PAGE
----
While CDs are definitely falling out of favor in our general listening habits, WKNC still receives a healthy amount of CDs, of which the album cover quality tends to…vary substantially. I was just informed I had a mailbox and have begun logging all of my submissions, and a piece of advice I received was that most of the time, you could look at an album cover and not bother listening to it. This was interesting to me, someone who got into music in the streaming era when the album cover is just something in the corner of the screen, but when new favorites were found in record store racks the album cover was basically the only window into what the experience would be.
In particular, the inspiration for this blog was the album “Meatcup Just Snack” by Noodle Muffin. Now, with all due respect to Noodle Muffin, this cover is genuinely hard to look at and, while it did certainly make me curious as to how the music would relate to the weirdly Photoshopped teacup full of meat (that’s a sentence), I would still definitely come in with some negative biases.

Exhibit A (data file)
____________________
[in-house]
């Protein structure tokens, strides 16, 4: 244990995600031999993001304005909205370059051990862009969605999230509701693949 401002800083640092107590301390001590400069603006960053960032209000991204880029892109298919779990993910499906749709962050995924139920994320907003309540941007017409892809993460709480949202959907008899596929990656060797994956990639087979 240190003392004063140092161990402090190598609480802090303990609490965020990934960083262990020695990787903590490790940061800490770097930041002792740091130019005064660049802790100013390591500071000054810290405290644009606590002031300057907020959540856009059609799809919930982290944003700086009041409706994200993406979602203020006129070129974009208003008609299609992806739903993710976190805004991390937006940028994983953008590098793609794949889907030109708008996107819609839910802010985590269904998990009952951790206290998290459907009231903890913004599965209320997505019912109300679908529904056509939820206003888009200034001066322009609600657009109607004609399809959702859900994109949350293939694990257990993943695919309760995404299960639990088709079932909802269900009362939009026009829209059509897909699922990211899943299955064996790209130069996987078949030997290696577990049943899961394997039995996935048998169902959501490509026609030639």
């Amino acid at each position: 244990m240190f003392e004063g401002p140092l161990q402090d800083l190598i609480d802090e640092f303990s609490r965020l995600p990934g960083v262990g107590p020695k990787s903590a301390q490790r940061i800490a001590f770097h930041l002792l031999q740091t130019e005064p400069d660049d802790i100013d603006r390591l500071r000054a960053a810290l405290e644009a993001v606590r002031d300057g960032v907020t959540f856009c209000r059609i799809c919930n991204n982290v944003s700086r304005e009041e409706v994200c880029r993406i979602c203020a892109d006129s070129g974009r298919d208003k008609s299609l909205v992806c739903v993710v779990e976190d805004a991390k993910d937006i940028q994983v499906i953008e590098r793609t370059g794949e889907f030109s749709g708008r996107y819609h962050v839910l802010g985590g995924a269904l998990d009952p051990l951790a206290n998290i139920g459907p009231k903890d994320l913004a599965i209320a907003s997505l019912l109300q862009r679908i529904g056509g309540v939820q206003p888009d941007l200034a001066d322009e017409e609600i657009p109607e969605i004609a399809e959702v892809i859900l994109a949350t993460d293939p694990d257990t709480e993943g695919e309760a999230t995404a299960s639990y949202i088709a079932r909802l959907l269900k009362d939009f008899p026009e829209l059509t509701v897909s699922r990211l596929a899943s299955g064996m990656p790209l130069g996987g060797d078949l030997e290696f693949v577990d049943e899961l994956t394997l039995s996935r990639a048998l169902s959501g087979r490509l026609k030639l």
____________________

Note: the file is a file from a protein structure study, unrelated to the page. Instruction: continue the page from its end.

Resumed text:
But why is that? I like to explore the weirder areas of music, what should an album cover have to do with why I would choose one album over another, or wouldn’t that be enticing for a cover to be as weird as possible. Well, to me there are different kinds of weird, and the kind I like the most is an artistically focused weird. A cover with someone’s severed head framed in stylistic lighting is weird but in a cool, evocative way, while a bad photoshop is, well, a bad photoshop. It’s like if there is a certain level of professionalism in the cover, that will be reflected in the quality of production. Noise pop can sound distorted and intentionally dense on a structural level, but when it’s good there’s a level of care and passion that can be felt through all of that.
I ended up looking into Noodle Muffin and found that the cover might have been more intentional than I initially thought. They’re a band that employs crass humor to craft their songs and are very heavily targeted towards the college radio crowd. Interestingly, despite the surreal nature of the album, I didn’t guess that, something about it told me it was a failure of intention rather than a deliberate aesthetic choice. And after actually listening to the album, it’s genuinely well produced, the band has been around for a decade and knows how to put a track together. I judged an album based on a cover and missed. I guess my punishment is opening more mail.